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Name: Holly
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Thanks!

Thanks Kai, for your detailed information. I just had to patch a fist sized hole (the ball of the hitch went through the front of the camper) and it turned out pretty good - not really noticeable unless you're really looking.

So, this has me wondering about the window hole. The guy at the Scamp store advised I just cut my own plexiglass with a jigsaw because it'll be hard to get it just right anyway and he said I'd have to trim their. So, I did that (and cutting that stuff ISN'T easy since it melts and sticks back together behind the sawblade), but there's no way it'll fit back into the old rubber and won't be a good fit in a new gasket either.

Has anyone removed the old rubber and fiberglassed a new window in place? Basically taping it in like Kai did , then building a fiberglass window frame? I could use thinner, more bendable plexiglass or make a smaller window with the thick plexiglass. Thoughts?

Has anyone done this? The shell did pop out really nicely. Just a little bend in the aluminum at the front.
Thanks again everyone for your suggestions. I'll try to post pics.
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Old 06-15-2016, 02:03 PM   #16
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Name: Holly
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Click image for larger version

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The bottom one is from today after I patched the hole in the fiberglass. I added support to the bunks so the would work properly: Click image for larger version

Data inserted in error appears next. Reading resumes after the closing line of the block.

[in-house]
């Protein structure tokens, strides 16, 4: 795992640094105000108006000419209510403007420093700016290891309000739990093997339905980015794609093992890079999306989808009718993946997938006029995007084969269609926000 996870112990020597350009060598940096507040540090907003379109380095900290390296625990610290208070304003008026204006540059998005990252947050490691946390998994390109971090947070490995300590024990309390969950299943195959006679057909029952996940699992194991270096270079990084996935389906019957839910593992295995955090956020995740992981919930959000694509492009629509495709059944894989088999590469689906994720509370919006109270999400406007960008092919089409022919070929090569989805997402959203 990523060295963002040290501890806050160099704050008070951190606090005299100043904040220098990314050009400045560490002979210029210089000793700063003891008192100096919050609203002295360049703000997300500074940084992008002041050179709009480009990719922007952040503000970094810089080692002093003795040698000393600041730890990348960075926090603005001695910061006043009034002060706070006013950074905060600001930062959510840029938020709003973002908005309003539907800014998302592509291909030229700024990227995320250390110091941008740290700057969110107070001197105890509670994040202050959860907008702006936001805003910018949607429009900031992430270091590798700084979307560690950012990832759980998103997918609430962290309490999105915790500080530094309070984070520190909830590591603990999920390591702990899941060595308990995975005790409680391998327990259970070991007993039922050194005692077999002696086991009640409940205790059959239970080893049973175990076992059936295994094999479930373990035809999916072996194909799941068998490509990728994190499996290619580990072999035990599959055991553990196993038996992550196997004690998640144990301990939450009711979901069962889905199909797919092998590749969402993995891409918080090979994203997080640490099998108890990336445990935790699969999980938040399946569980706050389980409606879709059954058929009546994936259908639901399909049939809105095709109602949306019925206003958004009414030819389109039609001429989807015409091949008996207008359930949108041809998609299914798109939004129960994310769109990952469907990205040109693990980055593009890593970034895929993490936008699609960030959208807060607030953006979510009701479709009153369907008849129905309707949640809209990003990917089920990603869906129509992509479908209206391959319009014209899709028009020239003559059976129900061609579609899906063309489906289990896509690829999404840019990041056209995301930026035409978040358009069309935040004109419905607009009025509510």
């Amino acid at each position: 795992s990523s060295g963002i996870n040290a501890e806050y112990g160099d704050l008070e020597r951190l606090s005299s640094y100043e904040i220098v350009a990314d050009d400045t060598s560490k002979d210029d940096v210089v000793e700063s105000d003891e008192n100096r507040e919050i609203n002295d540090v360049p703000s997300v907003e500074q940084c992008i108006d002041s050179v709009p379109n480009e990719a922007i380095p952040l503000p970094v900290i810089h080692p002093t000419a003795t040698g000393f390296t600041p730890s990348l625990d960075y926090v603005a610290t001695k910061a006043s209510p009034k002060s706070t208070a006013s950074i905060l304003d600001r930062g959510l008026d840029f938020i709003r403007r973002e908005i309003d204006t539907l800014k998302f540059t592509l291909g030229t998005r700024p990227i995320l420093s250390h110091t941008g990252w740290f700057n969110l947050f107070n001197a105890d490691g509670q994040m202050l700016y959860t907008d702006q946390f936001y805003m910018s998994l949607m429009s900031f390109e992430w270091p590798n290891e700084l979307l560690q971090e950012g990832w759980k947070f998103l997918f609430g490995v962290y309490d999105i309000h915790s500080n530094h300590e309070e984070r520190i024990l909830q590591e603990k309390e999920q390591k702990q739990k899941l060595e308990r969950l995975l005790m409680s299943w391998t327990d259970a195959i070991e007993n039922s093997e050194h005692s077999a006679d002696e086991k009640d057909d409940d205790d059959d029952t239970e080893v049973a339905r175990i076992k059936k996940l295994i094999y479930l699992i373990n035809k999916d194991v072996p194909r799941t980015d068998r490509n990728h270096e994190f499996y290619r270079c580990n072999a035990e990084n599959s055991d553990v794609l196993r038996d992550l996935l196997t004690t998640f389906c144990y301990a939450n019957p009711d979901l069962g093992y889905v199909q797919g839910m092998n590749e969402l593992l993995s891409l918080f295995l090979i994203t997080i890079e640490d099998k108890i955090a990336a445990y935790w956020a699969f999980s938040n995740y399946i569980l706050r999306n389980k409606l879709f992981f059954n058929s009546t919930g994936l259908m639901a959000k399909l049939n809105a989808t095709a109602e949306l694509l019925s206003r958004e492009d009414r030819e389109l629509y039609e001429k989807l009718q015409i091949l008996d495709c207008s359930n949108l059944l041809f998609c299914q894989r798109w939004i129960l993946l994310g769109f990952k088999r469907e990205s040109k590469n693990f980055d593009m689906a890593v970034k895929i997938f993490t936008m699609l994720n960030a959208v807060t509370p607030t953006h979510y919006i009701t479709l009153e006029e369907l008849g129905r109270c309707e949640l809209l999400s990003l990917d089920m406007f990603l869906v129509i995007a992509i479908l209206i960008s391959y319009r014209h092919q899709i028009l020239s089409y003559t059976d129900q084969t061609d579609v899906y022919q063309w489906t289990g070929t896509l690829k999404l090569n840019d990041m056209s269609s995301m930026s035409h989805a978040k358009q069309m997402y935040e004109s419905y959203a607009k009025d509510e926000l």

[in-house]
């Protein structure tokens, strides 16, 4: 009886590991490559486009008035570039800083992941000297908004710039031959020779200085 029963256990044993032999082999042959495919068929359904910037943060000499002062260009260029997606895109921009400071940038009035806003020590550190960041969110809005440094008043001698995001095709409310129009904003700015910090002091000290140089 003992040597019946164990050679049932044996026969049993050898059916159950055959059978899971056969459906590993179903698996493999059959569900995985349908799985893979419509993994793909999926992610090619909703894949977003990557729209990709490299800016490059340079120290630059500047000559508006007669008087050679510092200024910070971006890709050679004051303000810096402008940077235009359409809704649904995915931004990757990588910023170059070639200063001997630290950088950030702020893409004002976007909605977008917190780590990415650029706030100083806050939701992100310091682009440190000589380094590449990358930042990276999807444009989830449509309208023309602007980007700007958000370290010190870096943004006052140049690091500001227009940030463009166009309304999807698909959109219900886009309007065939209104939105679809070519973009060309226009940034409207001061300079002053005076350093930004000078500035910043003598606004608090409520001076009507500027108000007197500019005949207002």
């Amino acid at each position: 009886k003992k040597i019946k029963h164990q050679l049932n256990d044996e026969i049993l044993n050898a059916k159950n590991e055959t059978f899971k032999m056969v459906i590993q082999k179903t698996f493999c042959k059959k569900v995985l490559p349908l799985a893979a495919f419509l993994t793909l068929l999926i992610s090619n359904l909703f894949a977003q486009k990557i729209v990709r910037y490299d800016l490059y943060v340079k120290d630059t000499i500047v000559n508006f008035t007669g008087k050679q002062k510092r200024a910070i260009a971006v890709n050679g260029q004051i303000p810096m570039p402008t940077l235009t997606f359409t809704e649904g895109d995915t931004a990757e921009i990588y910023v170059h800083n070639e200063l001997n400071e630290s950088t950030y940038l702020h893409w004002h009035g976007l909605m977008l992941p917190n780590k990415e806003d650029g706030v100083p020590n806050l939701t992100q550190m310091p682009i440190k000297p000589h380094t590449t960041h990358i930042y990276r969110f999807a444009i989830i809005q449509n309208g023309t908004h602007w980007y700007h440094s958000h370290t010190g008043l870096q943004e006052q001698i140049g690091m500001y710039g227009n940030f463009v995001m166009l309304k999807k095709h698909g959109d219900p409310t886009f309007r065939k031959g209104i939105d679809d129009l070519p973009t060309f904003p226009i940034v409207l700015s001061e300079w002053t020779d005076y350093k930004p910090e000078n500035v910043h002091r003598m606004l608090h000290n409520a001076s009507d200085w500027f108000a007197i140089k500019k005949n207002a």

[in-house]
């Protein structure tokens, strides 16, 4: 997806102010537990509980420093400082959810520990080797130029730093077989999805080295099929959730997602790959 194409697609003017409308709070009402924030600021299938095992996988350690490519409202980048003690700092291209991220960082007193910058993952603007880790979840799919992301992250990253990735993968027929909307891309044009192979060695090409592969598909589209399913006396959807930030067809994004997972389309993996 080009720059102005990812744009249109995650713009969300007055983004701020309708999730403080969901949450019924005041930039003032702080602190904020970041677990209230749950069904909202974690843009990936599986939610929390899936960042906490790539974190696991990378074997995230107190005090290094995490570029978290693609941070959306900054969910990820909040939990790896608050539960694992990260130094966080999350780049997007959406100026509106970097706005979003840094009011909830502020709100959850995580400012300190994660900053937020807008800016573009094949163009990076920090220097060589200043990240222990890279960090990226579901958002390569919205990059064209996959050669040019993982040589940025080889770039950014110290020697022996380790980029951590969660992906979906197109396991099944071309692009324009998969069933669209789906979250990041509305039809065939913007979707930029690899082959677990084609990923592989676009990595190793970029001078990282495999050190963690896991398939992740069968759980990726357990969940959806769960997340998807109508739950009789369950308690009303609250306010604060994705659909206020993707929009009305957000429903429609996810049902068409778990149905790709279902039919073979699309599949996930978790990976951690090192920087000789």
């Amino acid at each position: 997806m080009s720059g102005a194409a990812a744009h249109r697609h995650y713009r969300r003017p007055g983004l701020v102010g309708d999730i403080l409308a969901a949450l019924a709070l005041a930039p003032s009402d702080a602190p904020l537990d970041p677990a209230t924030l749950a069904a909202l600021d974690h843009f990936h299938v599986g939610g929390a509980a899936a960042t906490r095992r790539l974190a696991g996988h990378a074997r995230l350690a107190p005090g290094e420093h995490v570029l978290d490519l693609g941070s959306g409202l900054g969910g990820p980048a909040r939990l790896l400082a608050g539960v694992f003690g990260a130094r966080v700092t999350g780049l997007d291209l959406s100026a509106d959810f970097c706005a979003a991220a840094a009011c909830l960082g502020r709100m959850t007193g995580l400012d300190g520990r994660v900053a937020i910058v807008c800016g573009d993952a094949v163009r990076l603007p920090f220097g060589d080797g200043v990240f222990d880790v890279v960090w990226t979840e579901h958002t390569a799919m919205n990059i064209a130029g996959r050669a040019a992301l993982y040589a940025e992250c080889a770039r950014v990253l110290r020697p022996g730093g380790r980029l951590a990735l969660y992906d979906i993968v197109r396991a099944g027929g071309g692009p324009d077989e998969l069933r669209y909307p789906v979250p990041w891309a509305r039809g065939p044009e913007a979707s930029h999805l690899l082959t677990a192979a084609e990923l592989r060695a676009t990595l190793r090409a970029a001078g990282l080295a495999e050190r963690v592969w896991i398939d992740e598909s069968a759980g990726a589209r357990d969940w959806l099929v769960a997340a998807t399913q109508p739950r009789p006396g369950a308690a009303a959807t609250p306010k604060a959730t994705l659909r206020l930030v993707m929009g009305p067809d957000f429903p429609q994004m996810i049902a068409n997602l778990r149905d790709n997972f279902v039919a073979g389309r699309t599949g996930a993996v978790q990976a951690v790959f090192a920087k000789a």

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Old 06-15-2016, 04:17 PM   #17
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Very welcome, always hope it helps...

Looks like what you've done so far is great...smart to add some extra support.

Wishing you the best on the window area; what the heck, if it doesn't work out you can always remove it and try again, or think of a new thing to do. No matter what we've done, we always have more than one idea by the time we're sitting back looking at the finished project...and thinking, gosh, next time...we could...


And...it was sad to read about it; a shame, the kind of thing many of us have had
to deal with, a sudden mishap and there you are, in a pickle for a while.

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Old 06-15-2016, 04:56 PM   #18
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I'd suggest you keep an eye on any leaks that may form right at the belly band. The two halves are fiberglassed together right there. It's possible that area has now been compromised.
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Old 06-15-2016, 11:52 PM   #19
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Lessons I learned from the fiberglass repair experts in my marine focused neighborhood. That is their business, that is all they do and they have been doing it for years.

When I had a large opening to fill they were too busy to help but gave me good advice on how to do it myself. I used Mas brand epoxy for my repair job. But for the cloth filler to building up the area inside the opening I used a diagonal weave fiberglass cloth that is much stronger and thicker than the single ply weaves you will find at the Home Center and hardware stores. You can order it by the yard from various sources. I got mine from a company called Fiberlay as they are in my local area. The outer most layers of cloth can be the thinner type. You will also want to purchase some special nylon fabric, one brand name for that material is some smooth texture "peel ply". Peel ply gives you a surface over the top of your fiberglass cloth that is easy to run a squeege over allowing you to easily and quickly smooth out all the layers and remove any excess resin. It is very magical stuff, I would not want to do the kind of repair you have without using that product. After the resin is cured you can simply peel off the peel ply, hence the name.